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January 2019

University of North Dakota Saves Golf Course


By Steve Eubanks

Every business falls victim to fads disguised as wisdom. Remember the rush to mimic Japanese business practices in the ’80s? Copying Japanese management practices and organizational structures was all the rage when Japanese nationals were trying to buy every office tower in Los Angeles and gobbling up market share in every manufacturing sector. But after almost three decades of economic stagnation in Japan, and a realization that their business model was intrinsically linked to the nation’s millennia-old cultural morays, it became obvious that Japanese practices were neither transferrable, nor always wise.  

Golf has fallen into similar traps. The “build a course a day for a decade” dogma of the ’90s was a fad clothed in business attire, just as the idea that golf is in trouble, and every course not turning a six-figure profit needs to close, is reactionary and foolish. 

Sometimes taking a deep breath and leaving well enough alone is the best option.

That’s what the University of North Dakota in Grand Forks has done. After two years of turmoil over the fate of its nine-hole golf course, which closed in 2016, the university announced in November that a proposed sale of the Ray Richards Golf Course, adjacent to campus, had been shelved. The course is now slated to reopen in the fall of 2019.

“We’re excited about this because this allows us to continue to ensure that the donor’s original intent stays true,” said Maloney Linder, the UND’s vice president of marketing and communications. “So we’re honoring that and we’re also finding ways for (the golf course) to support the university mission.”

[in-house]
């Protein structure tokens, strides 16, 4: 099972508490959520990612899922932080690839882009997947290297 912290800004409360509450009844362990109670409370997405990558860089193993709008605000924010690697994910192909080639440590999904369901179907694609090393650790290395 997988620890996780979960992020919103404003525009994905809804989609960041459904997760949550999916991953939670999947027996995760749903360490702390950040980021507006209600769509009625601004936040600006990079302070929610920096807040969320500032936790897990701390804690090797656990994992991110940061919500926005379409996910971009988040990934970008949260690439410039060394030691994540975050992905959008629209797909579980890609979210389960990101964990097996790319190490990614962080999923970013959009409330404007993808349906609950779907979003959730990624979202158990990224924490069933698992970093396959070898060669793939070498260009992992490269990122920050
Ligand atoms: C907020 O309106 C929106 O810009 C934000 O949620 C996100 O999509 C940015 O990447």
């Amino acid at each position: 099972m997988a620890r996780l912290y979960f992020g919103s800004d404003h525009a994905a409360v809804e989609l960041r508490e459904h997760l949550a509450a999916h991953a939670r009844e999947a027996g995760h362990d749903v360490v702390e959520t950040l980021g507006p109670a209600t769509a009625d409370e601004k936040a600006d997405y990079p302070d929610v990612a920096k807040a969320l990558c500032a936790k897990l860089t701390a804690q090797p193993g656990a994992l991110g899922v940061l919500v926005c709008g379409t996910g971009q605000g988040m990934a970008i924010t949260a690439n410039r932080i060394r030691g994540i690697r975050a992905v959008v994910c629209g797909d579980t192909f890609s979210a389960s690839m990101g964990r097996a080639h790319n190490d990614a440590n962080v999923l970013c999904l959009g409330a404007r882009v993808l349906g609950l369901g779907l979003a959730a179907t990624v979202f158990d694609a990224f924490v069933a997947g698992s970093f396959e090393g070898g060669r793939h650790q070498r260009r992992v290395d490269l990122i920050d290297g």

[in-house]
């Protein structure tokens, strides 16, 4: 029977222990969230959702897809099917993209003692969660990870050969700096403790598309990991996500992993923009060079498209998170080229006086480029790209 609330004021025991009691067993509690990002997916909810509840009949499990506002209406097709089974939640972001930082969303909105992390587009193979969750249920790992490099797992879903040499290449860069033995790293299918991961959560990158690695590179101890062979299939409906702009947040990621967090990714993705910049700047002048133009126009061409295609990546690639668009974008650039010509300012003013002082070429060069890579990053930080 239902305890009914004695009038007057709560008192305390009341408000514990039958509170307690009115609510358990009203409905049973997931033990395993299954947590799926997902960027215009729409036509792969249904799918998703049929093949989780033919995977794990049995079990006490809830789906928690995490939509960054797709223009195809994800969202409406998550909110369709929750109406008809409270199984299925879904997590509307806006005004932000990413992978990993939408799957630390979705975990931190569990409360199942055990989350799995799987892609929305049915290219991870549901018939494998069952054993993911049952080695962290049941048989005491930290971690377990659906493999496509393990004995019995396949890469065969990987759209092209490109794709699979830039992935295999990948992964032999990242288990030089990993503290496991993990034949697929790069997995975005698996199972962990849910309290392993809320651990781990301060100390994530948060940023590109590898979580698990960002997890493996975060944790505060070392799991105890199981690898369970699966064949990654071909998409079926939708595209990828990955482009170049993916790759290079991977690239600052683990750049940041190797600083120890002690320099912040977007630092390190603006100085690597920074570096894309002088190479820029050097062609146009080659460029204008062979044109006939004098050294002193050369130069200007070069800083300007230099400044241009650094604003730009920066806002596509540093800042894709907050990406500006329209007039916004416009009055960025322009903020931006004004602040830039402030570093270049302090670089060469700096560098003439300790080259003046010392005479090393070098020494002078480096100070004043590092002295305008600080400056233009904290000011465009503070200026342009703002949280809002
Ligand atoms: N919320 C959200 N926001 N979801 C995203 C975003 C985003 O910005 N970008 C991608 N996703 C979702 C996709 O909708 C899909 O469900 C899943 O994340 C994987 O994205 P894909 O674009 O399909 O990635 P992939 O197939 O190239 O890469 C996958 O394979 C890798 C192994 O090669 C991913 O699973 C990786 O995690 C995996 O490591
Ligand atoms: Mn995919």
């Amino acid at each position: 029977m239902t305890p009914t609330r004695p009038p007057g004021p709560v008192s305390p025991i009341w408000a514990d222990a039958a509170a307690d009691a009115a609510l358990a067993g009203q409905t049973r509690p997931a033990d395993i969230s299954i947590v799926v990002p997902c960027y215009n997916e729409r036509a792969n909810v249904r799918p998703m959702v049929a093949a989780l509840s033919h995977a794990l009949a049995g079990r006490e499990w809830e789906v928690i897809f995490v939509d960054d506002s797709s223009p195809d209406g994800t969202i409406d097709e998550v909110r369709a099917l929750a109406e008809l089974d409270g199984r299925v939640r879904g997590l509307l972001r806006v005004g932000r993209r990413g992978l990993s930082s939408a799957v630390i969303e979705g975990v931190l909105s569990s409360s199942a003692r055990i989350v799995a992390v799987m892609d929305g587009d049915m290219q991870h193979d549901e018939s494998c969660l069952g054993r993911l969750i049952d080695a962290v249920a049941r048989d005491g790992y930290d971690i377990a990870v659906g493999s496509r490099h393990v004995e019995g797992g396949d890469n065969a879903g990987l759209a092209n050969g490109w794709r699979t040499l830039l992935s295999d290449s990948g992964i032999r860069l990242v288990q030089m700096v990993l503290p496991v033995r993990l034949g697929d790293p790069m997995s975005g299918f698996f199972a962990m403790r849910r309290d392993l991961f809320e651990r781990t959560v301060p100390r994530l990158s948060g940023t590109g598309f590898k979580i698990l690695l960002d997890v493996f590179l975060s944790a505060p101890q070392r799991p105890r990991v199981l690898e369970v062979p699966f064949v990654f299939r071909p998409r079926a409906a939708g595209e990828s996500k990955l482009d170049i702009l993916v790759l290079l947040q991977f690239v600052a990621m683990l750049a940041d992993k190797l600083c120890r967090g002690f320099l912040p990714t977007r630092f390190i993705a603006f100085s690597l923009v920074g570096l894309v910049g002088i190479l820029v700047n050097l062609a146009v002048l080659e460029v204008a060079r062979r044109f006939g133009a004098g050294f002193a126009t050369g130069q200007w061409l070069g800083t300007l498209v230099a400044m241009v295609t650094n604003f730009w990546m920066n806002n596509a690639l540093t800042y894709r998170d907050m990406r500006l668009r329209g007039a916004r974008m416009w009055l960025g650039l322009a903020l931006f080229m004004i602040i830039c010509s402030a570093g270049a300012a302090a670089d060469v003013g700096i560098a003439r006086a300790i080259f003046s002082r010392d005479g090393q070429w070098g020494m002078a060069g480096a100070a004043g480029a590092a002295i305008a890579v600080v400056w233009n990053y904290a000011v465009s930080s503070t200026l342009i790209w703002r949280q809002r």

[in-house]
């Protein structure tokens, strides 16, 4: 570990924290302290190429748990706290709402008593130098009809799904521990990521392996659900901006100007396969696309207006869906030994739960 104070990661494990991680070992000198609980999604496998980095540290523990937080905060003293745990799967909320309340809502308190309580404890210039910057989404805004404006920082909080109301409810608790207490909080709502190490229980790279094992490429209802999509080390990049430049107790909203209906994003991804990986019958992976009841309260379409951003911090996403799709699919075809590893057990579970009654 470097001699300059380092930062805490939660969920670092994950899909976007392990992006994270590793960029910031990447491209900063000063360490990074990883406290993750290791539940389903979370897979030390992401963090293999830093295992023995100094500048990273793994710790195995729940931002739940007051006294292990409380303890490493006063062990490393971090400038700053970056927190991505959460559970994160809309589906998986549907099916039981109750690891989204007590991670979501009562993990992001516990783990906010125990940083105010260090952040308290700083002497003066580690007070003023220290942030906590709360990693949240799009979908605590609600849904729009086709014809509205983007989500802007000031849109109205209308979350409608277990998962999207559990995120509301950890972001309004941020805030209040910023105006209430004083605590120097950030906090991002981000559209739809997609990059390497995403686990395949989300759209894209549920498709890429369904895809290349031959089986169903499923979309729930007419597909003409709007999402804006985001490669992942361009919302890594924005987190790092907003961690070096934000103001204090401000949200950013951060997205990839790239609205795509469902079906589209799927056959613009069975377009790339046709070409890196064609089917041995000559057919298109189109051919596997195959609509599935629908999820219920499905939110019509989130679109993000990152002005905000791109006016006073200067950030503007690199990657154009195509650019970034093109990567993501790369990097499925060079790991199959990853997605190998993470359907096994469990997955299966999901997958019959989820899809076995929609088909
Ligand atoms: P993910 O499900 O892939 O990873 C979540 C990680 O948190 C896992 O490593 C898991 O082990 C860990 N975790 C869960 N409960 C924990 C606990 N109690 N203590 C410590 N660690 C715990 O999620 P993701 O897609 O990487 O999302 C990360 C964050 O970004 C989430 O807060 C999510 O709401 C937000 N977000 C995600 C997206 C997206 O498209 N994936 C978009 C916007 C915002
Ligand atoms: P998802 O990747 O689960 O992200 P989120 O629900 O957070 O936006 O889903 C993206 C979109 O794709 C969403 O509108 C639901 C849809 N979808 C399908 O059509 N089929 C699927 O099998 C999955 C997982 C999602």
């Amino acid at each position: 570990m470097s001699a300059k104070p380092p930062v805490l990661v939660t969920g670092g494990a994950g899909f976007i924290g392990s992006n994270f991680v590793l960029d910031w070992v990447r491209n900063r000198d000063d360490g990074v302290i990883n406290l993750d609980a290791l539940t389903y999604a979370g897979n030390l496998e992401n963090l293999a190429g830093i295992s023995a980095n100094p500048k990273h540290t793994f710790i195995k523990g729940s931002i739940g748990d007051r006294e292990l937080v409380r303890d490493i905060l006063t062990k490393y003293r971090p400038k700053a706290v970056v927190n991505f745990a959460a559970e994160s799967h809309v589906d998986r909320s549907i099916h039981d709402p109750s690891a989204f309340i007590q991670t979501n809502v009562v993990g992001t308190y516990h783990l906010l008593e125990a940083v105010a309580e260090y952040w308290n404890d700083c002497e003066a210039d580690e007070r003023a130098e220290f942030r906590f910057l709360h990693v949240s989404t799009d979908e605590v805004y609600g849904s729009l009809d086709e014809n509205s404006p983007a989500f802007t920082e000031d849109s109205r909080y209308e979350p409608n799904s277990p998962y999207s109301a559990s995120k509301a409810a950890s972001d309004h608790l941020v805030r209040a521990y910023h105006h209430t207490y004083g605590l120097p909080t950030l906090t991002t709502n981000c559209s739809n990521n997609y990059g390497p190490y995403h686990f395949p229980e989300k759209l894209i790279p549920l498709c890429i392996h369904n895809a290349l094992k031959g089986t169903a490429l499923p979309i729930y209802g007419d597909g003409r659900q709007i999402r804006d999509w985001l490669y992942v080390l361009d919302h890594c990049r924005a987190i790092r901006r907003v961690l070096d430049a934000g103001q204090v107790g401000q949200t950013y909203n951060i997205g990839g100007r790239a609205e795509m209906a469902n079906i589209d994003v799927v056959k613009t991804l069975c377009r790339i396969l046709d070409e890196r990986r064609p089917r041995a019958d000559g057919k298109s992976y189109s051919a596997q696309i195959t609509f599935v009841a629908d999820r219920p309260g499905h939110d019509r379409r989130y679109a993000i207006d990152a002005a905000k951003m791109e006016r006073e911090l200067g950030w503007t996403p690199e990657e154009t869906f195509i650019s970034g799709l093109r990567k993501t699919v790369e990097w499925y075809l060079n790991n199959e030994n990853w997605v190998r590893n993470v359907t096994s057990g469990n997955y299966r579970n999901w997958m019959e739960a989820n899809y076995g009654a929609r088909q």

Ray Richards GC, once farmland donated by Richards for golf in 1962, struggled to turn a profit as a nine-hole facility in the short season of the upper Midwest. The State Board of Higher Education proposed selling the property to create an endowment for the university’s men’s golf team.

But the endowment necessary to fund a program like UND men’s golf is over $4 million, far more than a 9-hole course could yield even if it was zoned for other development. So, after reflection and consultation with the Richards family (Ray Richards passed away in 1972) the course will reopen as a multiuse facility for golf, cross-country track and field, cross-country skiing, disc and foot golf, as well as the school’s autonomous systems education and training. 

Jed Shivers, the university’s chief operator officer, said, “We are looking forward to bringing the golf course back online as soon as possible and restoring the legacy of wellness and recreation that Ray Richards and others made possible at UND. It’s doubly gratifying because the space provides new multiuse opportunities for both our health and wellness goals and our academic and research missions.”

The course will reopen for a brief period this fall and then full operations will resume in 2020.
“We will open it for a month or two so we can work out all the kinks,” said Mike Pieper, vice president of facilities for UND. “Then it will open for a full season the following spring.” 

Steve Eubanks is an Atlanta-based freelance writer and New York Times bestselling author.


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June 2020 Issue


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